I searched around to see if there was a blog post somewhere describing how to customize one’s .rprofile but was surprised to find just one outdated post. So here is quick intro on the topic. If you are a power R user, you already know about what it does. For those of you that don’t, it is just a text file called .rprofile that sits in your R home directory (not sure where it is? Instructions to find it on a pc or a mac) and all of the commands in there are executed at startup.
- Load frequently used packages
These days I never run R without having to use ggplot2 or plyr so I just include that here (although I hope that someday both packages will become absorbed into the R core).
- Create aliases for frequently used functions
# Shorten S3 methods so s(obj) instead of summary(obj) s <- base::summary; h <- utils::head; n <- base::names;
- Set your preferred repository
Hate the menu that asks you to choose a repository when installing a package? Just hardcode it.
# Get your current repo name current_repo <- getOption("repos") # change this to your closest one current_repo["CRAN"] <- "http://cran.us.r-project.org" options(repos = current_repo)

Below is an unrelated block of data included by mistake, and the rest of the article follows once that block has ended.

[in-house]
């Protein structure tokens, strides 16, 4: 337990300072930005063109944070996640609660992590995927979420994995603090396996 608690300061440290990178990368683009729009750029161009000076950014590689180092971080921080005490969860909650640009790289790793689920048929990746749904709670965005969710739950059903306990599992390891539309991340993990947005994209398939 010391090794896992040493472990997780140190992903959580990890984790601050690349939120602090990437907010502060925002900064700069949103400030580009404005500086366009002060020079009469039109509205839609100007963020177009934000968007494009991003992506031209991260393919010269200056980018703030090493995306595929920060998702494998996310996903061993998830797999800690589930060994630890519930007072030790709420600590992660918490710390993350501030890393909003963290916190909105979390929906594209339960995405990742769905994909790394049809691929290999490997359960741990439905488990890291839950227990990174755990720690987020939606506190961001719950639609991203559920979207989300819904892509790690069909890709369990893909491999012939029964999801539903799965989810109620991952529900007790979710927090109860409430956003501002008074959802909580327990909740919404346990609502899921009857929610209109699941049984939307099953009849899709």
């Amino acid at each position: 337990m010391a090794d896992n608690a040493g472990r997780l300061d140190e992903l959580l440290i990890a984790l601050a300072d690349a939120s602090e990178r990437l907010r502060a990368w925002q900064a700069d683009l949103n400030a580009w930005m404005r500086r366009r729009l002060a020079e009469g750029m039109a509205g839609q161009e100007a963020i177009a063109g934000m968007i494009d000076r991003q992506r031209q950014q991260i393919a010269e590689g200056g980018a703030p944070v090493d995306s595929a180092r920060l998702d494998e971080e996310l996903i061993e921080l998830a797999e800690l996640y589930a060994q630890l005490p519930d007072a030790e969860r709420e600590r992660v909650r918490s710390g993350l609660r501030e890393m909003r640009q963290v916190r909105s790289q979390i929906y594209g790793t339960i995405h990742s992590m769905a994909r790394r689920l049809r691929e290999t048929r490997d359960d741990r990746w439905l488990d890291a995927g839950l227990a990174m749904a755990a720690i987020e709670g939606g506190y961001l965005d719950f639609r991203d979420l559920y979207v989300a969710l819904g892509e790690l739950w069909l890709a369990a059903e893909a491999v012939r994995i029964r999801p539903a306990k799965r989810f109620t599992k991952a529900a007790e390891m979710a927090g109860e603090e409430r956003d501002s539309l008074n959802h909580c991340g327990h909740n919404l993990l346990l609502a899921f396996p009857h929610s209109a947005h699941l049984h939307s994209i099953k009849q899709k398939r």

- Create a new environment so you don’t lose your custom startup functions
I always start a new script with rm(list=ls()) to clear out everything. The unfortunate consequence of this is that it also takes out all the cool new functions from your .rprofile. Get around that by creating a new environment and putting your functions there.
custom_env <- new.env() # If you don't want to clutter this file, leave functions elsewhere. sys.source(".my_custom_functions.r", envir = custom_env) attach(custom_env)
You can also set a range of other options but these are a good start.
Update: As Jason Priem astutely points out, these tricks can impede reproducibility of your work (especially if you fail to load the appropriate libraries & functions in your final script). While these are valuable time savers during the development phase, you certainly want to be more thorough before sharing your code.